The neurological manifestations of HIV-1 affect between one and two- thirds of adults patients with AIDS. Included in these complications are a form of dementia producing cognitive, motor, and possible visual dysfunction in the absences of viral infection of neurons, in the absence of opportunistic superinfections, and in the absence of HIV-associated malignancies of the CNS. Recent progress has been made in the laboratory investigation of the basis for this form of dementia (termed the AIDS dementia complex, or more recently, HIV-associated motor/cognitive complex). Evidence from a variety of laboratories around the world suggests that at least part of the neuronal loss observed in the brains of patients with AIDS may be related to a final common pathway invoking excessive stimulation of excitatory amino acid receptors such as the N- methyl-D-aspartate (NMDA)subtype of these receptors. These findings are in the mainstream of current neuroscience research which has found that several acute and degenerative neurologic disorders, ranging from stroke to trauma and epilepsy to Huntington's disease, may have a similar basis for neuronal injury. In the face of overstimulation of excitatory amino acid receptors, ion channels permit excessive influx of calcium ions and consequent nerve cell injury. Although the exact mechanism for neuronal injury by calcium overload is still a matter of intense investigation and current debate, many laboratories have found that limiting the influx of calcium ions under these conditions can protect neurons form injury. For example, laboratory investigation using in vitro and in vivo animal models has suggested that blockade of ion channels permeable to calcium ions may prevent nerve cell damage engendered by HIV-infected macrophages or macrophages stimulated by the HIV-1 coat protein, gp120. At least two types of ion channels contribute to this form of injury, L-type voltage- dependent calcium channels and NMDA receptor-coupled channels. For this reason, clinically-tolerated antagonists of these channels are proposed to be studied in conjunction with the best available anti-retroviral therapy, i.e. zidovudine (ZDV) or nucleosides such as dideoxyinosine (ddI). A second study will be used an adjunctive therapy to these anti- retroviral another well-known drug, memantine, which has recently been recognized to be a potent NMDA open-channel blocker capable of attenuating neuronal injury associated with exposure to gp120 by the P.I.'s laboratory.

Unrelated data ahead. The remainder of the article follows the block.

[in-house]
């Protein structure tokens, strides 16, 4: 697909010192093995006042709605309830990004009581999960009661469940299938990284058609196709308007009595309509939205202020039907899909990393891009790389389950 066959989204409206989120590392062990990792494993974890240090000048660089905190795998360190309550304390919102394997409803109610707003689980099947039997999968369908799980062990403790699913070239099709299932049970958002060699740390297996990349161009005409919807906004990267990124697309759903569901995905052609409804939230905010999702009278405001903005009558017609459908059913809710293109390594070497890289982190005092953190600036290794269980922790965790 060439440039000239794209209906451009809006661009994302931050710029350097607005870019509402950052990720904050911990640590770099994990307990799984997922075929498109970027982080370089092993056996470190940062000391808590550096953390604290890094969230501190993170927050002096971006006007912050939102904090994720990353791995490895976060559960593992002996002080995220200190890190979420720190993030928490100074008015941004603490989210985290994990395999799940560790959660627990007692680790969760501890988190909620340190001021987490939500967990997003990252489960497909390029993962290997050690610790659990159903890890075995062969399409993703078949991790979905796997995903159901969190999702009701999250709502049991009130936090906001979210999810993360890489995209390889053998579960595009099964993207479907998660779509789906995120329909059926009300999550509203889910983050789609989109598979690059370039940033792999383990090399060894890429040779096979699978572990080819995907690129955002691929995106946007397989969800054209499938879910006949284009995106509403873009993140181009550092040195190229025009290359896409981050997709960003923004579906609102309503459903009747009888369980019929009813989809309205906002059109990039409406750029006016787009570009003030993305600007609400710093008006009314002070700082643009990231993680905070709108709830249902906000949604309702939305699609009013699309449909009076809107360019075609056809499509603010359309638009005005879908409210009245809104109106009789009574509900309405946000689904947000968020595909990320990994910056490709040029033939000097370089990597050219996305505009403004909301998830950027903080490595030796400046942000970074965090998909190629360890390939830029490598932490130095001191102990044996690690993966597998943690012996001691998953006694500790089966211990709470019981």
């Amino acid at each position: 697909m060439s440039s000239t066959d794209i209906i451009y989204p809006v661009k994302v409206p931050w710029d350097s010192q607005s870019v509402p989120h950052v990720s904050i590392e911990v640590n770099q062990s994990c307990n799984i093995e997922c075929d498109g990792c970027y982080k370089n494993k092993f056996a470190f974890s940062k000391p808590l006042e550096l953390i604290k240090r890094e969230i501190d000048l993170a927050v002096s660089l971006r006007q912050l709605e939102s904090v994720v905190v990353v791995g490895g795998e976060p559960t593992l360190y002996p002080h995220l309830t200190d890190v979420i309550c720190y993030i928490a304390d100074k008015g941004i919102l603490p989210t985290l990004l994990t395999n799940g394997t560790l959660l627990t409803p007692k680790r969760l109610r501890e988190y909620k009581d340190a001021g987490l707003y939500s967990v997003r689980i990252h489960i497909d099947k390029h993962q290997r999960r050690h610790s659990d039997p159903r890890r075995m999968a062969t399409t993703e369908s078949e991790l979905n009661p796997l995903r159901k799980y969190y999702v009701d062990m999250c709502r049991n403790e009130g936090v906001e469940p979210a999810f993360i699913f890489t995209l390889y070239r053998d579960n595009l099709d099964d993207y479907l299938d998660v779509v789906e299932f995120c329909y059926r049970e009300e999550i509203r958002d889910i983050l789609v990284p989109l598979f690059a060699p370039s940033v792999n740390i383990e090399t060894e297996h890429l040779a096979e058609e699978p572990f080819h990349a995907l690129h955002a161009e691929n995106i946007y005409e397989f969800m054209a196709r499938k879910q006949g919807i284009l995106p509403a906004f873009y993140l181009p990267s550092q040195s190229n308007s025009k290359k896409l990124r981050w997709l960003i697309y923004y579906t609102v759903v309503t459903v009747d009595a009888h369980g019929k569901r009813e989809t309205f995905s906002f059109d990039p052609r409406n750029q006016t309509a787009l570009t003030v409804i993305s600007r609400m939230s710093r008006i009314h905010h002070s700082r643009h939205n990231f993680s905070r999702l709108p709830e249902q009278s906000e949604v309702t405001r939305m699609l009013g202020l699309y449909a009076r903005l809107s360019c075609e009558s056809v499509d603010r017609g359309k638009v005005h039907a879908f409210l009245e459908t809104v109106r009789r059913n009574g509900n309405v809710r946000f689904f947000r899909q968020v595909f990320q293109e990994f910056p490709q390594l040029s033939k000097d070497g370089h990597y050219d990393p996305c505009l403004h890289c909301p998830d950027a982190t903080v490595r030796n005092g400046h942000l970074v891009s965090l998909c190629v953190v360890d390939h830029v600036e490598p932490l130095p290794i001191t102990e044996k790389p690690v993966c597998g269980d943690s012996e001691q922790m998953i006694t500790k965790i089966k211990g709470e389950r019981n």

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National Institute of Neurological Disorders and Stroke (NINDS)
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Washington University
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